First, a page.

The need for us to get better at communicating the complexity of what statistical significance does and does not mean burst forth in question time at our panel on numbers at the recent annual meeting of the National Association of Science Writers in Florida.

Fellow statistics enthusiast and SciAm blogger Kathleen Raven organized and led the panel of me, SciAm mathematician blogger Evelyn Lamb, statistics professor Regina Nuzzo, and mathematician John Allen Paulos. Raven is organizing an ongoing blog called Noise and Numbers, around this fun-loving science-writing crew. (My slides for that day are here.)

Two of the points I was making there are relevant to this issue. Firstly, the need to avoid over-precision and take confidence intervals or standard deviations into account. When you have the data for the confidence intervals, you have a better picture than statistical significance’s *p* value can possibly provide. It’s far more interesting and far more intuitive, too. You can learn more about these concepts here and here.

Secondly, it’s important to not consider the information from one study in isolation, a topic I go into here. One study on its own is rarely going to provide “the” answer.

Which brings us at last to Thomas Bayes, the mathematician and minister from the 1700s whose thinking is critical to debates about calculating and interpreting probability. Bayes argued that we should consider our prior knowledge when we consider probabilities, not just count the frequency of the specific data set in front of us against a fixed, unvarying quantity regardless of the question.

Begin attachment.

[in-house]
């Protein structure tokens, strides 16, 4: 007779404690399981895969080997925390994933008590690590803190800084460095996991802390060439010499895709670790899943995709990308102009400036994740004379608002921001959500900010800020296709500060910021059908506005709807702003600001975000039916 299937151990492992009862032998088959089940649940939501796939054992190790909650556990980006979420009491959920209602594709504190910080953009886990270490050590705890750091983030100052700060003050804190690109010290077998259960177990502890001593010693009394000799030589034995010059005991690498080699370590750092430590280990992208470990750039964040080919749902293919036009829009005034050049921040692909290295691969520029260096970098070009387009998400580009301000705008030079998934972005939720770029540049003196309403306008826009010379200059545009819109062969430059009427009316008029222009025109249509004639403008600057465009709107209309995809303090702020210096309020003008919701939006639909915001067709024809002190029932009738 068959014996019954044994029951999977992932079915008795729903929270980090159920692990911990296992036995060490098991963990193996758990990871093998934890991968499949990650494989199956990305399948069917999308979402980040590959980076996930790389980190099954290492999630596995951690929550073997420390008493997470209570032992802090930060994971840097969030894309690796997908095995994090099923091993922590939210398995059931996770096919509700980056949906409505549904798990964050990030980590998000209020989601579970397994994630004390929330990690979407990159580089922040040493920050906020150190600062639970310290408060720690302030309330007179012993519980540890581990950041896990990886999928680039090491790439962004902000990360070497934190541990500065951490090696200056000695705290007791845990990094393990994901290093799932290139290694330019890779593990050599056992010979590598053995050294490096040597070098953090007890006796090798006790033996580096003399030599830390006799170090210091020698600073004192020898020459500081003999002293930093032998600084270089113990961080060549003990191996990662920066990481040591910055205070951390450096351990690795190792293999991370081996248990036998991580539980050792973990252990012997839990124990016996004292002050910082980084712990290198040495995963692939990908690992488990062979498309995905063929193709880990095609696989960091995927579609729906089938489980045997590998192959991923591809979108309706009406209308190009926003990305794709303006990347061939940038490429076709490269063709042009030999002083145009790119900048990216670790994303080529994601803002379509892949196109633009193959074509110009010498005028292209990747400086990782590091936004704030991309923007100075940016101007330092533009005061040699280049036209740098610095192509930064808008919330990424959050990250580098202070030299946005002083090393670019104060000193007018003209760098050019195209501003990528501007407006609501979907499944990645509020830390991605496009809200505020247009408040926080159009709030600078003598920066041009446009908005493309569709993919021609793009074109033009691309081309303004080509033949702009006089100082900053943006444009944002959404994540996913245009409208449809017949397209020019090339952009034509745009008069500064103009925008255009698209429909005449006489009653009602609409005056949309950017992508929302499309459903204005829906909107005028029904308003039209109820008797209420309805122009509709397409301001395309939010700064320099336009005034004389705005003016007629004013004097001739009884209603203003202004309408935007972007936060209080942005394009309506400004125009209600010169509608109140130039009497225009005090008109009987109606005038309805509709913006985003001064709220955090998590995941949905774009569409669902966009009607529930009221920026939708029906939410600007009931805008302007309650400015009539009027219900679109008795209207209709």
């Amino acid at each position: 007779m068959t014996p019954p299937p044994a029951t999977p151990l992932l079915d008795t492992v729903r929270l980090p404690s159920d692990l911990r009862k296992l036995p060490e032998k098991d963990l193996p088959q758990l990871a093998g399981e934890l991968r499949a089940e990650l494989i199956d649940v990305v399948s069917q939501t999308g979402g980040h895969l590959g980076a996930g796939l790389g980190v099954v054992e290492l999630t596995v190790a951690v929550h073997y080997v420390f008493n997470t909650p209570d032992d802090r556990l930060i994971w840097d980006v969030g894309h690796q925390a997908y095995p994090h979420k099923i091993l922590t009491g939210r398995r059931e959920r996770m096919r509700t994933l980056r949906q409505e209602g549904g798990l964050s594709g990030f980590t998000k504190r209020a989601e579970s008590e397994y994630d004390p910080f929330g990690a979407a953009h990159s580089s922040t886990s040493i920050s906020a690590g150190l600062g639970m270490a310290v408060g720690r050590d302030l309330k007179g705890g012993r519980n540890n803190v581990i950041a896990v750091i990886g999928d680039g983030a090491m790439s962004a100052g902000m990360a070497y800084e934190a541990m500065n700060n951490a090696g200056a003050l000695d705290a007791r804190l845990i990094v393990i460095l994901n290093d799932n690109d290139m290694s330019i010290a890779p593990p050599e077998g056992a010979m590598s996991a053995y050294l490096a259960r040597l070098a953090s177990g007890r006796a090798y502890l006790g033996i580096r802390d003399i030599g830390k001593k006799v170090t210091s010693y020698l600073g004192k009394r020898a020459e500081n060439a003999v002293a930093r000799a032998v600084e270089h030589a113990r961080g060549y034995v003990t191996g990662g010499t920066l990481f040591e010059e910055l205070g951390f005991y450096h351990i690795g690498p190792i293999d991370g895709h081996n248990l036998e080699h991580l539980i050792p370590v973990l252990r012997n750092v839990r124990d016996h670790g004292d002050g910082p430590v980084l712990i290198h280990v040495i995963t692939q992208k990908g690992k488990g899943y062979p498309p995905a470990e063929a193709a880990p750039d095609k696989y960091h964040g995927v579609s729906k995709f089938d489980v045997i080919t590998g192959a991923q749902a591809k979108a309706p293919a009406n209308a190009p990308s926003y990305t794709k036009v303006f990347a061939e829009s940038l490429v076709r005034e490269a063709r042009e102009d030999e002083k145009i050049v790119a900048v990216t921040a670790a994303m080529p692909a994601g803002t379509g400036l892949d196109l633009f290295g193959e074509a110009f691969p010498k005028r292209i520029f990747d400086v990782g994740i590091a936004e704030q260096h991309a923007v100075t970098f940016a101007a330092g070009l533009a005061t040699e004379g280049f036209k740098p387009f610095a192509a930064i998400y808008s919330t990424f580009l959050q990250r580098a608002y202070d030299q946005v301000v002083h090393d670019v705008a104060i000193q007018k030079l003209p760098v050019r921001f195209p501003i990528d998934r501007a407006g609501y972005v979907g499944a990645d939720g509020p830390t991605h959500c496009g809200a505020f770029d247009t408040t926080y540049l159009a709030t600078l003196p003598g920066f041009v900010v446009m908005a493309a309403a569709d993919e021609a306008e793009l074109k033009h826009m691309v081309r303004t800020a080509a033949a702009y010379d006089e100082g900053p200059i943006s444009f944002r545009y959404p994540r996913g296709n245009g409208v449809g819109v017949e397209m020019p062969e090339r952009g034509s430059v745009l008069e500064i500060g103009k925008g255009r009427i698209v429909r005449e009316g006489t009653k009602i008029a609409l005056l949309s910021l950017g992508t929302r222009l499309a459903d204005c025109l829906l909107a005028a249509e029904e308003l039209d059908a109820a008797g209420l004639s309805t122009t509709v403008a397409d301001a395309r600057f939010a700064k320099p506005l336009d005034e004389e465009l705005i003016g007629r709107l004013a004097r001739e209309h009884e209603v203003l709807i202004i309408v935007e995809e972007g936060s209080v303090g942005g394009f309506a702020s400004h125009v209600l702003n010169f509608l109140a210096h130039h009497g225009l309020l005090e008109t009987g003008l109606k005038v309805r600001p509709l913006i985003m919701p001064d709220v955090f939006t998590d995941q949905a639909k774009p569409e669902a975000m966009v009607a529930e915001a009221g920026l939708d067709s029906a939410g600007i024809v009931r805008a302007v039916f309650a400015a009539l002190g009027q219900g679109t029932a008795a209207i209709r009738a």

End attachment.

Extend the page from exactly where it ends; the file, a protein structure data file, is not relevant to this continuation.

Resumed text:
You can read more about Bayesian statistics here on the Wikipedia. An example given there goes like this: suppose someone told you they were speaking to someone. The chances the person was a woman might ordinarily be 50%. But if they said they were speaking to someone with long hair, then that knowledge could increase the probability that the person is a woman. And you could calculate a new probability based on that knowledge.

Statisticians are often characterized as either Bayesians or frequentists. The statistician doing the ward rounds in my cartoon at the top of this post is definitely a Bayesian!